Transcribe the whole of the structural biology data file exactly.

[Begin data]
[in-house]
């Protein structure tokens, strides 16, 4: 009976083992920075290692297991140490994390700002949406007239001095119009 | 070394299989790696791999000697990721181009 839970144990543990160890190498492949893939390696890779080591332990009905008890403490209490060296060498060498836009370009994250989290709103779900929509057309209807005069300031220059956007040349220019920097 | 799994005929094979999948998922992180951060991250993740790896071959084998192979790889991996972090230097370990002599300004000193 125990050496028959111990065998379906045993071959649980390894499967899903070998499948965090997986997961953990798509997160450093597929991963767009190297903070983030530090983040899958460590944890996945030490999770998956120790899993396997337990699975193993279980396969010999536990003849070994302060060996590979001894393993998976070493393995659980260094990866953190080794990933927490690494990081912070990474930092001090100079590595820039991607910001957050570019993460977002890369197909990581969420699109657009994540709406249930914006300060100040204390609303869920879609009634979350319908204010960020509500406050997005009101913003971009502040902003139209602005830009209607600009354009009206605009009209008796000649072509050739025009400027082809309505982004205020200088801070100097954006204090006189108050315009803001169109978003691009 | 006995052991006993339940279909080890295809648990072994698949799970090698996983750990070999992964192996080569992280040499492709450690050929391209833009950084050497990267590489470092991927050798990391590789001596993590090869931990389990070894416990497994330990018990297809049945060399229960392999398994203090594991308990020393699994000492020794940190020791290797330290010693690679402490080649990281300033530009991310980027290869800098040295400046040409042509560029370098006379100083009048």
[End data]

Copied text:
[in-house]
């Protein structure tokens, strides 16, 4: 009976083992920075290692297991140490994390700002949406007239001095119009 | 070394299989790696791999000697990721181009 839970144990543990160890190498492949893939390696890779080591332990009905008890403490209490060296060498060498836009370009994250989290709103779900929509057309209807005069300031220059956007040349220019920097 | 799994005929094979999948998922992180951060991250993740790896071959084998192979790889991996972090230097370990002599300004000193 125990050496028959111990065998379906045993071959649980390894499967899903070998499948965090997986997961953990798509997160450093597929991963767009190297903070983030530090983040899958460590944890996945030490999770998956120790899993396997337990699975193993279980396969010999536990003849070994302060060996590979001894393993998976070493393995659980260094990866953190080794990933927490690494990081912070990474930092001090100079590595820039991607910001957050570019993460977002890369197909990581969420699109657009994540709406249930914006300060100040204390609303869920879609009634979350319908204010960020509500406050997005009101913003971009502040902003139209602005830009209607600009354009009206605009009209008796000649072509050739025009400027082809309505982004205020200088801070100097954006204090006189108050315009803001169109978003691009 | 006995052991006993339940279909080890295809648990072994698949799970090698996983750990070999992964192996080569992280040499492709450690050929391209833009950084050497990267590489470092991927050798990391590789001596993590090869931990389990070894416990497994330990018990297809049945060399229960392999398994203090594991308990020393699994000492020794940190020791290797330290010693690679402490080649990281300033530009991310980027290869800098040295400046040409042509560029370098006379100083009048």